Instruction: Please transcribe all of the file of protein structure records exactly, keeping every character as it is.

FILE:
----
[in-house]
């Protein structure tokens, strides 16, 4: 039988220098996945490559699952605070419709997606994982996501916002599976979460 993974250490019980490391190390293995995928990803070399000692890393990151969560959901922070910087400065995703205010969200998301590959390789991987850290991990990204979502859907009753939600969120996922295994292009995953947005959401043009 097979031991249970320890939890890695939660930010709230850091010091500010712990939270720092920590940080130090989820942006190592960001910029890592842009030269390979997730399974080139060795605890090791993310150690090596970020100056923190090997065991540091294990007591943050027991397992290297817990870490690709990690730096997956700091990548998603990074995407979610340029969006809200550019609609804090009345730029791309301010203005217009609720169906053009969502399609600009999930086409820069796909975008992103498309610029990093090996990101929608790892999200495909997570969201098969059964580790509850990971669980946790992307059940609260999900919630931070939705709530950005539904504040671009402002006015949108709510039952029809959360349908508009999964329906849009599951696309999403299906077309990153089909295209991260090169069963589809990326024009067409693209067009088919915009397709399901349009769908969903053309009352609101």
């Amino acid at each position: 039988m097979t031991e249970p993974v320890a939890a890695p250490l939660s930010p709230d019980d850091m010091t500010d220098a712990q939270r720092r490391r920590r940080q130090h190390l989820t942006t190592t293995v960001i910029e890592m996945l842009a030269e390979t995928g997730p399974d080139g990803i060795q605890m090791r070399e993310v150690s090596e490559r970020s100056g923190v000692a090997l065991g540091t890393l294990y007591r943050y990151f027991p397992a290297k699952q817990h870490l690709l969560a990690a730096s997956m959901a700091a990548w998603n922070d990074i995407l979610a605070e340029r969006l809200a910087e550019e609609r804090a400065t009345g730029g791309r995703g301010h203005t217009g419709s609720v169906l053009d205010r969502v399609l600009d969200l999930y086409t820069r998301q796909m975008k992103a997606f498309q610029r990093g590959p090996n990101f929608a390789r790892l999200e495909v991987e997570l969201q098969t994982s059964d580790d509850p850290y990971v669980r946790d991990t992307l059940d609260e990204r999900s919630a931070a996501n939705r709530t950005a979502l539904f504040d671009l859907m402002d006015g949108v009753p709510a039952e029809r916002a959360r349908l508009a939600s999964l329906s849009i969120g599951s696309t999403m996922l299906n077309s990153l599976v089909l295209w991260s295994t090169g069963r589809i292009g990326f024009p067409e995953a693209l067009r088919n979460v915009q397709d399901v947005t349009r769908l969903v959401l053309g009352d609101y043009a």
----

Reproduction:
[in-house]
């Protein structure tokens, strides 16, 4: 039988220098996945490559699952605070419709997606994982996501916002599976979460 993974250490019980490391190390293995995928990803070399000692890393990151969560959901922070910087400065995703205010969200998301590959390789991987850290991990990204979502859907009753939600969120996922295994292009995953947005959401043009 097979031991249970320890939890890695939660930010709230850091010091500010712990939270720092920590940080130090989820942006190592960001910029890592842009030269390979997730399974080139060795605890090791993310150690090596970020100056923190090997065991540091294990007591943050027991397992290297817990870490690709990690730096997956700091990548998603990074995407979610340029969006809200550019609609804090009345730029791309301010203005217009609720169906053009969502399609600009999930086409820069796909975008992103498309610029990093090996990101929608790892999200495909997570969201098969059964580790509850990971669980946790992307059940609260999900919630931070939705709530950005539904504040671009402002006015949108709510039952029809959360349908508009999964329906849009599951696309999403299906077309990153089909295209991260090169069963589809990326024009067409693209067009088919915009397709399901349009769908969903053309009352609101």
């Amino acid at each position: 039988m097979t031991e249970p993974v320890a939890a890695p250490l939660s930010p709230d019980d850091m010091t500010d220098a712990q939270r720092r490391r920590r940080q130090h190390l989820t942006t190592t293995v960001i910029e890592m996945l842009a030269e390979t995928g997730p399974d080139g990803i060795q605890m090791r070399e993310v150690s090596e490559r970020s100056g923190v000692a090997l065991g540091t890393l294990y007591r943050y990151f027991p397992a290297k699952q817990h870490l690709l969560a990690a730096s997956m959901a700091a990548w998603n922070d990074i995407l979610a605070e340029r969006l809200a910087e550019e609609r804090a400065t009345g730029g791309r995703g301010h203005t217009g419709s609720v169906l053009d205010r969502v399609l600009d969200l999930y086409t820069r998301q796909m975008k992103a997606f498309q610029r990093g590959p090996n990101f929608a390789r790892l999200e495909v991987e997570l969201q098969t994982s059964d580790d509850p850290y990971v669980r946790d991990t992307l059940d609260e990204r999900s919630a931070a996501n939705r709530t950005a979502l539904f504040d671009l859907m402002d006015g949108v009753p709510a039952e029809r916002a959360r349908l508009a939600s999964l329906s849009i969120g599951s696309t999403m996922l299906n077309s990153l599976v089909l295209w991260s295994t090169g069963r589809i292009g990326f024009p067409e995953a693209l067009r088919n979460v915009q397709d399901v947005t349009r769908l969903v959401l053309g009352d609101y043009a």